This is one attraction in Rome that visitors often walk by as the make their way to La Bocca della Verita (The Mouth of Truth), stare at it in awe and continue walking on.
Few know that you can also walk through the incredible ruins of the Teatro di Marcello which will take you back almost 2000 years to the first century AD.
There is no entrance fee and if you have time, it’s worth the walk through this theatre where grand regal performances would have been held to entertain the Romans. The site was named after Marcellus who was the well-loved nephew of the Emperor Augustus.
Attraction in Rome: Brief History on Teatro Marcello
Plans and preparations for the theater area were first made by Julius Caesar who had the site cleared for construction. Unfortunately he was murdered at the nearby Theater of Pompey before the building had begun. The theater was finally completed in 12BC and inaugurated by Augustus.
The architectural plans for Teatro Marcello were for three tiers of seating levels to seat around 20,000 spectators. Each tier was decorated with a different style of column, some of which can still be seen. These followed the traditional Greek order of Doric, then Ionic and finally Corinthian columns at the upper level.
It was the simple and elegant design of this attraction in Rome which inspired Christopher Wren to emulate it in his 17th century design of the famous Sheldonian Theatre in Oxford. The size is still impressive and will get your attention, but unfortunately, the grandeur of this theater is now lost as much of the decorative white travertine marble was carried away and used to construct other buildings.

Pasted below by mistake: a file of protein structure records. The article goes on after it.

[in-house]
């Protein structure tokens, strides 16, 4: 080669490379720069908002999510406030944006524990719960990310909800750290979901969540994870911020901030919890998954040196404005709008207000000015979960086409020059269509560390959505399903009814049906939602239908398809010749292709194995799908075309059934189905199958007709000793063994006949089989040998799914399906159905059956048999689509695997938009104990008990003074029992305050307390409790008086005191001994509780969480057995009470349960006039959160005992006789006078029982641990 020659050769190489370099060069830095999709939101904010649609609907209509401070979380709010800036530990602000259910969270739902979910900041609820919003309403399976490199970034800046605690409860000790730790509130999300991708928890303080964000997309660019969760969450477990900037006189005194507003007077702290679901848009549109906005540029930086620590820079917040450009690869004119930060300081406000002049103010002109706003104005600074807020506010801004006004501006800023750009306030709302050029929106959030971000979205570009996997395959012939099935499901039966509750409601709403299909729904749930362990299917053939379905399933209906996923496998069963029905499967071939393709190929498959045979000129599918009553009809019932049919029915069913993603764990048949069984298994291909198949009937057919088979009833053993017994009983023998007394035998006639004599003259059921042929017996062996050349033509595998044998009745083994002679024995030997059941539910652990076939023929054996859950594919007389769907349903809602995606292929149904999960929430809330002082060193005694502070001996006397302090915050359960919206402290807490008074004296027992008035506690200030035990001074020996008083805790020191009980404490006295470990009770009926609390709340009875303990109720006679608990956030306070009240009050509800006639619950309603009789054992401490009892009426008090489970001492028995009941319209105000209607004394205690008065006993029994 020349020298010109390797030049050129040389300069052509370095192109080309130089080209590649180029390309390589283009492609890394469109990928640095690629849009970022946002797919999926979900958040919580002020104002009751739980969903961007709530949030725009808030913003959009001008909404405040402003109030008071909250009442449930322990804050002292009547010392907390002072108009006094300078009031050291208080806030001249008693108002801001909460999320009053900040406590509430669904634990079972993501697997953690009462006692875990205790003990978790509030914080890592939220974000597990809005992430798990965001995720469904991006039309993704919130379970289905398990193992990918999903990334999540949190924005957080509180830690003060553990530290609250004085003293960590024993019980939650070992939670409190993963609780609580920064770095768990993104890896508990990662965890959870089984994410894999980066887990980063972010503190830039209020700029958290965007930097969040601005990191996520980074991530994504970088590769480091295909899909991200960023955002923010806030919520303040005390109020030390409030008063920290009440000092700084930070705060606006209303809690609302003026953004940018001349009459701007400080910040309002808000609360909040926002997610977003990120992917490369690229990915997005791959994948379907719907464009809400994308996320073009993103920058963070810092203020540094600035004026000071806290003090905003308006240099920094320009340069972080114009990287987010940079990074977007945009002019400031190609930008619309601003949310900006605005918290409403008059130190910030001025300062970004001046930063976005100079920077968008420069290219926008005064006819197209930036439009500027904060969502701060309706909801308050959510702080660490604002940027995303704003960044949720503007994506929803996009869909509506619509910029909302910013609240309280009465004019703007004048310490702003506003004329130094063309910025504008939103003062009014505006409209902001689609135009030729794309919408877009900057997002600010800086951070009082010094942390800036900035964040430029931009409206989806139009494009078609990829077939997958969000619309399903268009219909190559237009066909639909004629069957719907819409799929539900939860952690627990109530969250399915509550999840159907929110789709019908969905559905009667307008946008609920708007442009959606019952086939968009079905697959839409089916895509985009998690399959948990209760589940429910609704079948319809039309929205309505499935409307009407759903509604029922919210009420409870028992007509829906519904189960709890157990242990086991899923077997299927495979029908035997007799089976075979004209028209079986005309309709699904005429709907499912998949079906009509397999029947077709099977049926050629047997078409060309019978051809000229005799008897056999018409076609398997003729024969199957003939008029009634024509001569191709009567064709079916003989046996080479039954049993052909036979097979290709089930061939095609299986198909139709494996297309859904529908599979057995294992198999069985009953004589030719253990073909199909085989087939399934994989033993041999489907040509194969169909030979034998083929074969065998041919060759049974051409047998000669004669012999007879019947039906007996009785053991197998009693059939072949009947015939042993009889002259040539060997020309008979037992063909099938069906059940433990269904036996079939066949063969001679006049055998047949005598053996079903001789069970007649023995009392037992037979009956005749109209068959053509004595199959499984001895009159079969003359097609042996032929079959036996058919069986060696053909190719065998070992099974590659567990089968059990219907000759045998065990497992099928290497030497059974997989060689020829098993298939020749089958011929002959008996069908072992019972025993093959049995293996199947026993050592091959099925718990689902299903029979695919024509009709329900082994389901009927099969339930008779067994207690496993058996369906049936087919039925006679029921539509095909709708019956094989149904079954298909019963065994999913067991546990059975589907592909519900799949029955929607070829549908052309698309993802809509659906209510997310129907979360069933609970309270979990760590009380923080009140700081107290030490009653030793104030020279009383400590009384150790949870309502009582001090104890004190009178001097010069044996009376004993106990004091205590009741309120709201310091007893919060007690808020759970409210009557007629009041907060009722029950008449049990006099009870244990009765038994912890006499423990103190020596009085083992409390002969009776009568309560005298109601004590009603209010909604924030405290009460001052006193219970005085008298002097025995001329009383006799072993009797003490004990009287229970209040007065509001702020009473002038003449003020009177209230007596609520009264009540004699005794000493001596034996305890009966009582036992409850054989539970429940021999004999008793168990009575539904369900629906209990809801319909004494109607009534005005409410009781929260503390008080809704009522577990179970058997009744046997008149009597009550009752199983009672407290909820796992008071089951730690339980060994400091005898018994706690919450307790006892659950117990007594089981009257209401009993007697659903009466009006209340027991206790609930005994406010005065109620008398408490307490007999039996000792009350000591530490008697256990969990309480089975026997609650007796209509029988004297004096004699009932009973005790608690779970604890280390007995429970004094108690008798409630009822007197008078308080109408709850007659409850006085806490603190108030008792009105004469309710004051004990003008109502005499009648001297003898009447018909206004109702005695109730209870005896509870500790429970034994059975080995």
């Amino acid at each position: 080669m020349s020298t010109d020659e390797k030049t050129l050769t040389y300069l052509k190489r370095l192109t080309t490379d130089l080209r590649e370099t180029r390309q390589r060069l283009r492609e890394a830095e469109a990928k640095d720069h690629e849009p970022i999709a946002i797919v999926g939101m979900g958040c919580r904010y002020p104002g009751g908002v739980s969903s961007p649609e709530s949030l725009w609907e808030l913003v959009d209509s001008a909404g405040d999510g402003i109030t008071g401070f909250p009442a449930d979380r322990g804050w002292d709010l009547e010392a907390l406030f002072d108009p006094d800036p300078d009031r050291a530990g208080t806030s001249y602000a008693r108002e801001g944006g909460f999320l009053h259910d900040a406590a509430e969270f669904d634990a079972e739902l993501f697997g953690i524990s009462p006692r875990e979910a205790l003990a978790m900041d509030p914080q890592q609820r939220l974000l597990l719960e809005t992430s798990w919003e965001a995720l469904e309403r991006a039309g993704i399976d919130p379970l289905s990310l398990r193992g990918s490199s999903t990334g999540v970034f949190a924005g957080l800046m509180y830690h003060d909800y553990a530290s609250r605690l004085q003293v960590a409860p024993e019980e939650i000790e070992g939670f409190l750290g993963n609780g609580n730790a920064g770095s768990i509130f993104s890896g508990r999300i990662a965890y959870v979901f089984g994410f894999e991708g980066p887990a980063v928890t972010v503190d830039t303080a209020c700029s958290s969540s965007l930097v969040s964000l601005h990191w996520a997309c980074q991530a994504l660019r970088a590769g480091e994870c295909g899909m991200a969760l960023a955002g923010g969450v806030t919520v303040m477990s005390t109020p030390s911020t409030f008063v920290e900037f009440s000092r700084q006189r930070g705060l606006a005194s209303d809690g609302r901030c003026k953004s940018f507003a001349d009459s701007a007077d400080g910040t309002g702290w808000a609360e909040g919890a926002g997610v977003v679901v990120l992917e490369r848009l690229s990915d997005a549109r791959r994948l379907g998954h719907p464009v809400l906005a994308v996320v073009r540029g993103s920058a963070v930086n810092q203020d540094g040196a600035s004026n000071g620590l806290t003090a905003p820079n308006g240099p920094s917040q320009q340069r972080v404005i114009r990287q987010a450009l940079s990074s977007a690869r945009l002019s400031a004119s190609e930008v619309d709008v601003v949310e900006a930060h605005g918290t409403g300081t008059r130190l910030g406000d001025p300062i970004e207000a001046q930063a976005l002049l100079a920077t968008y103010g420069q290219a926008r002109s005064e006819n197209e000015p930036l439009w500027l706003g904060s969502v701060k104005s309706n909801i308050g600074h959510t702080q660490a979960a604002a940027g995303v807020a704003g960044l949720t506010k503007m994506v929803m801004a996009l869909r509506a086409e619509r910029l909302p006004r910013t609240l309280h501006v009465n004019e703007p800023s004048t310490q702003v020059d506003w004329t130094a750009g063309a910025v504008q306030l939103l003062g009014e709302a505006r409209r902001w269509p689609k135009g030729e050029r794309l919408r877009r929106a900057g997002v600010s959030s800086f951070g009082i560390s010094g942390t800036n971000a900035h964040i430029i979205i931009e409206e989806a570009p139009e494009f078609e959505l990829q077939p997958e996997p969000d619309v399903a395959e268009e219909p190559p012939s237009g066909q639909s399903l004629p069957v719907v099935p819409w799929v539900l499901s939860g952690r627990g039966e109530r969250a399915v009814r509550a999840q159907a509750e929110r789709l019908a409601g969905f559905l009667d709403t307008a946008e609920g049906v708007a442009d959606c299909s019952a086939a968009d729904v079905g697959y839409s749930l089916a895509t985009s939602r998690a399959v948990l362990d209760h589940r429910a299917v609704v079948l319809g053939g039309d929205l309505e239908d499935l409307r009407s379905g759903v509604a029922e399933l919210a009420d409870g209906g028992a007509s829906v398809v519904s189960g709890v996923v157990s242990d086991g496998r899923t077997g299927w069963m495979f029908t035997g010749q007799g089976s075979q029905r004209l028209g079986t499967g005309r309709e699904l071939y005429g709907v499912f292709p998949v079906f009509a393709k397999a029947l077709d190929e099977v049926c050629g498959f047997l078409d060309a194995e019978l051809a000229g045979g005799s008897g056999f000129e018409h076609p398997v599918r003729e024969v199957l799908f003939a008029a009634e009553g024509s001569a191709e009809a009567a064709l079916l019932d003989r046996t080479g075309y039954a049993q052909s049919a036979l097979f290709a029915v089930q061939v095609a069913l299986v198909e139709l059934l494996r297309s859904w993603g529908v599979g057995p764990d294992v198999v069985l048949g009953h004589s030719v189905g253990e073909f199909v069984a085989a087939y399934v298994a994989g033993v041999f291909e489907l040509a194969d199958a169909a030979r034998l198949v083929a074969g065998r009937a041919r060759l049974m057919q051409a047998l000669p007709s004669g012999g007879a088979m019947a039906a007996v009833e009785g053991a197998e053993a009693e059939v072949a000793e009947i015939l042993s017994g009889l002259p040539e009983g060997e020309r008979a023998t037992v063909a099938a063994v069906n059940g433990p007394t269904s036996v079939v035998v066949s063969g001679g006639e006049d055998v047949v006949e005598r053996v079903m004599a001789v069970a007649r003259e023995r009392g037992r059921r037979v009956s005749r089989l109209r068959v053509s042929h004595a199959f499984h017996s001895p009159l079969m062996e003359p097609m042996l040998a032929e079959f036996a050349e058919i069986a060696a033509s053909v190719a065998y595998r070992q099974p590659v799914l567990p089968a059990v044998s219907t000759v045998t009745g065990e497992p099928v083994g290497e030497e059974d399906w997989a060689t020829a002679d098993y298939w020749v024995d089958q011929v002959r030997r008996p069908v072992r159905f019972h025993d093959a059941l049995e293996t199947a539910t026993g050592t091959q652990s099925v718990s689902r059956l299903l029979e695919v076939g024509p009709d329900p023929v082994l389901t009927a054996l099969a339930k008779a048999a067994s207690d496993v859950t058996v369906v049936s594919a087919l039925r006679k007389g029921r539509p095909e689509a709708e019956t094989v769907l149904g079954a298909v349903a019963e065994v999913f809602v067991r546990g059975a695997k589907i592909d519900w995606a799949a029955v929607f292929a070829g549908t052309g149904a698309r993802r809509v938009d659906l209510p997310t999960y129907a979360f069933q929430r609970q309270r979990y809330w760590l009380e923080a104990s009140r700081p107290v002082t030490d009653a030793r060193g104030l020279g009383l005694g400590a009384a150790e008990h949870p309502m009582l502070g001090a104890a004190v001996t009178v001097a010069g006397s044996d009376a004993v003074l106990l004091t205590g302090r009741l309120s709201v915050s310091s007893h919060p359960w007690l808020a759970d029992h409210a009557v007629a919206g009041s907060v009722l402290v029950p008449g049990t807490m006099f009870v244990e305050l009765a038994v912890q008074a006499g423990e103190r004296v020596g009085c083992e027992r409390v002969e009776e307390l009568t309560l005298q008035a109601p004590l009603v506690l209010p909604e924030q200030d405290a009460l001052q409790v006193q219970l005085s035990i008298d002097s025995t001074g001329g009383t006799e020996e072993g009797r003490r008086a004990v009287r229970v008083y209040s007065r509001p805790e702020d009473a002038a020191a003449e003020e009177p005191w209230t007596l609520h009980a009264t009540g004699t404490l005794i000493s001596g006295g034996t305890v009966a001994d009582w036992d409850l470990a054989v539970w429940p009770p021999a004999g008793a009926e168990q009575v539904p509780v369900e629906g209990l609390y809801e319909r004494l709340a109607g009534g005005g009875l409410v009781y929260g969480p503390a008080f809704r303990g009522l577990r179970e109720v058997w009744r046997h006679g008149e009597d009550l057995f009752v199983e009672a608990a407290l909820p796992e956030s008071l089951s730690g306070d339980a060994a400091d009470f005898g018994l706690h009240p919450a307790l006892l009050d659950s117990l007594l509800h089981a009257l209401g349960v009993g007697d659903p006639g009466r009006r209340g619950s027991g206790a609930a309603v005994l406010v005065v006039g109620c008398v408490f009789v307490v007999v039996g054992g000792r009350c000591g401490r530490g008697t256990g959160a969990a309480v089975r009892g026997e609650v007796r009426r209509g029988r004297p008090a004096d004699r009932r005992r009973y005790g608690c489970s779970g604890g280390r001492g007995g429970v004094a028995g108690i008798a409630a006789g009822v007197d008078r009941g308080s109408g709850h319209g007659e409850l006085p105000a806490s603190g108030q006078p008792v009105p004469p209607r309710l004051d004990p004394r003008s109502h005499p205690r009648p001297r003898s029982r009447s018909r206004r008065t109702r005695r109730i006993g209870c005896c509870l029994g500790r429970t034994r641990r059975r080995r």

The theater was later used as a Fabian fortress and at the end of the 11th century, it was used by the Pierleoni and by the Savelli in the 13th century. Later, in the 16th century, the Orsini residence was built on top of the ruins of the ancient theatre. The upper portion is now divided into multiple apartments, and the surroundings of this attraction is Rome are now used as a venue for small summer concerts.
As you explore this architectural area, notice the three standing Corinthian columns which originally came from the Temple of Apollo in Greece. To the northwest is the Portico d’Ottavia. The far side of the area opens onto the main piazza of the Jewish ghetto with views of the Tiber to the southwest.
After a walk here, make sure you allocate some time browsing through the Jewish ghetto. It is very much an attraction in Rome that you wouldn’t want to miss as it also offers some great food and desserts to savor.
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